Redeemer Ev. Lutheran Church, Iola, WI

Sermons, Devotions, and News from Redeemer Evangelical Lutheran Church in Iola, WI

Feasting with God #4 – Prepare a Feast for the Coming King

Feasting with God #4

Prepare a Feast for the Coming King

Luke 22:15-18

15And he said to them, “I have earnestly desired to eat this Passover with you before I suffer.  16For I tell you I will not eat it until it is fulfilled in the kingdom of God.”  17And he took a cup, and when he had given thanks he said, “Take this, and divide it among yourselves.  18For I tell you that from now on I will not drink of the fruit of the vine until the kingdom of God comes.”

Last week we read about the institution of the Lord’s Supper, in which we are given the forgiveness of sins.  In Luke’s Gospel today we see another portion of that institution, when Jesus speaks with his disciples in what must have been a very sad tone.  He knows that this is the last time he will eat the Passover with his friends, and the last time he will drink wine with them, “until the kingdom of God comes.”

The day before Jesus died, he and his disciples were celebrating the Jewish festival of the Passover, which was a remembrance of the time in Egypt when God sent the angel of death to kill all the firstborn in that country, but those who spread the blood of a lamb according to God’s command on the doorposts were spared, and the angel “passed over” their houses (Ex. 12:1-51).  Now it would become connected to the fulfillment of the Passover, when the blood of Christ, the Lamb of God, would cause eternal death to pass over all who believe in him.

But there is yet more.  This meal was to be a sort of good-bye party for Jesus.  His disciples were all gathered around, and although they refused to acknowledge it, they had heard Jesus tell them over and over that he was going to die very soon.  As with all good-bye parties, the loved ones gathered around are saddened at the separation to come, but look longingly and hopefully towards that time when they can be reunited.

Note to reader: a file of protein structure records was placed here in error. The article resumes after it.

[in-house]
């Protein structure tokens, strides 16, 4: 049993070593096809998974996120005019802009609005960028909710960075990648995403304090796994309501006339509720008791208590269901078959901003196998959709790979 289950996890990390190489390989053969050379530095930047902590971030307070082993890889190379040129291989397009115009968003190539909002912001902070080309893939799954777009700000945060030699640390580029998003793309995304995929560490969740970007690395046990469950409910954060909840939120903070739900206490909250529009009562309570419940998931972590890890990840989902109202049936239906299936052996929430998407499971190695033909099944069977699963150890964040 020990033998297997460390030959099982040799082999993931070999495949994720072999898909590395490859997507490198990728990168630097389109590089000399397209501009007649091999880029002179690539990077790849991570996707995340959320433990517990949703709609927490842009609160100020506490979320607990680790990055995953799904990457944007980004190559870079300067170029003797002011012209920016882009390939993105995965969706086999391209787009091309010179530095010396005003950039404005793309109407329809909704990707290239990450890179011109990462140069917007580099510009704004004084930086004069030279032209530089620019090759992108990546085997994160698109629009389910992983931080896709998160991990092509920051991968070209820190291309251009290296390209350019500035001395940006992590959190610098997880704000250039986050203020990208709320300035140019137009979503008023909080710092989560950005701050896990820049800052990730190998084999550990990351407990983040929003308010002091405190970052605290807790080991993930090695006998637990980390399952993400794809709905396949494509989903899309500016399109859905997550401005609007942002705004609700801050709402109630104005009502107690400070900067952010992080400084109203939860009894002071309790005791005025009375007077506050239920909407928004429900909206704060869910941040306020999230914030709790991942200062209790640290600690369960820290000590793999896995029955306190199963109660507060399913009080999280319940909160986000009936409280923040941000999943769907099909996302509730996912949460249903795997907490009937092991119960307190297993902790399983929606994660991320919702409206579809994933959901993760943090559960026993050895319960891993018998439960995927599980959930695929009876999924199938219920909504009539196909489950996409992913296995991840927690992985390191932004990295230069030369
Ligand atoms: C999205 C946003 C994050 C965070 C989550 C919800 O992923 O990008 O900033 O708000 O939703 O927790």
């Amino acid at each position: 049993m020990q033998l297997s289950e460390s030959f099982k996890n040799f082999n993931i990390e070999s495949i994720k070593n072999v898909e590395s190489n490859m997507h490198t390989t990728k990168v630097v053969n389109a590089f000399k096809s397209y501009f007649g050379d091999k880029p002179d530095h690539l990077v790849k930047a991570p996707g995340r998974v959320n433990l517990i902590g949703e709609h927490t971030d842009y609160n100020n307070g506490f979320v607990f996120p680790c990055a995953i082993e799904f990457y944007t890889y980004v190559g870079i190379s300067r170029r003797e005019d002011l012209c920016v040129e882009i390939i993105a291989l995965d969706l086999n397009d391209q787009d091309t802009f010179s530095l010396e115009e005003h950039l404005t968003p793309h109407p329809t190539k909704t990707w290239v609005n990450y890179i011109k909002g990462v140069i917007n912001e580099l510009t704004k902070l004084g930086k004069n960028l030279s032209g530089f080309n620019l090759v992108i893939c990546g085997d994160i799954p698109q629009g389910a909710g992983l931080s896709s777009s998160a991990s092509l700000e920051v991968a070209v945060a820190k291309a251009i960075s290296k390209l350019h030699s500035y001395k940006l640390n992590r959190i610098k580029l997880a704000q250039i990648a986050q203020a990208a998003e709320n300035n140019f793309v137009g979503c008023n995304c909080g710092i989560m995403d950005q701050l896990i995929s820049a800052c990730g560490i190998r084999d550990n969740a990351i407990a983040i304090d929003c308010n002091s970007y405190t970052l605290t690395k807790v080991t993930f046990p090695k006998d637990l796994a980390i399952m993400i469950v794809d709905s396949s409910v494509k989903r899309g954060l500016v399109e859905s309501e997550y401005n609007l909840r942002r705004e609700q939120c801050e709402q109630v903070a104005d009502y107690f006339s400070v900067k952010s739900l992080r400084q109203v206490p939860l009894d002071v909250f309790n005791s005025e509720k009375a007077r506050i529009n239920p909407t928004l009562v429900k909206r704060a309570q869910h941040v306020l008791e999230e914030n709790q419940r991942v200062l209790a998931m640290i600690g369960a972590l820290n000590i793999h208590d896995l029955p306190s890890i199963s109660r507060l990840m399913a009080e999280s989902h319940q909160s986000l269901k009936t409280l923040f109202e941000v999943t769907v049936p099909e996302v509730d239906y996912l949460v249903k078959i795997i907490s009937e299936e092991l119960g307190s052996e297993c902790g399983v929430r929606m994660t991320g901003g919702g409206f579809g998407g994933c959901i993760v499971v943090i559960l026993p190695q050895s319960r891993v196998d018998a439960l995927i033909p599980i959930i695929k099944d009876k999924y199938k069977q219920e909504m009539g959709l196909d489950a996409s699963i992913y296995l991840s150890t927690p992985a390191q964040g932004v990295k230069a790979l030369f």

This is what Jesus meant when he said, “From now on I will not drink of the fruit of the vine until the kingdom of God comes.”  He was telling his disciples what to look for, what to wait for – to wait for his return.  And the Church has waited and waited for two thousand years.

We still wait.  We do not wait with despair, but we wait because we hope, and because we know that Christ will do as he promised: he will return.  The anxiousness is almost too much to bear, so that we hope for him to come now, immediately, post-haste so that we can see him and be in joy and glory with him!  But we must be patient, for he will come in his appointed time.  In this patience, we prepare.

Rather than sit idly throughout these ages, we have things to do.  Jesus asked his disciples, “Go therefore and make disciples of all nations” (Matt. 28:19).  We have the task of telling others about him.  We have the task of worshiping together, of reading his Word, so that we can be strengthened and ready when he comes.  But we have also been given a gift to help us prepare.  This is the gift of that same Supper.  We eat this feast in the Church together as a preparation for the coming of the King.  As we partake of it now, we eat with the saints who have already gone before us into heaven, and we remember Jesus’ words that he will come again.  Eating this Supper, we look back at what Jesus has done to save us, but we also look ever forward at when he will come back.  It strengthens us and feeds us on our journey through life until we reach heaven, and when Christ comes, we all will have another, wondrous feast, a feast of glory, a feast fit for a king.

O Jesus, come in glory now, fulfill our expectation.  We hold our faith which you endow, through joy or tribulation.  We eat this very feast you gave, with your own blood that us did save, and praise you for salvation.  Amen.

Scripture quotations are from the Holy Bible, English Standard Version®, copyright © 2001 by Crossway Bibles, a publishing ministry of Good News Publishers.  Used by permission.  All rights reserved.

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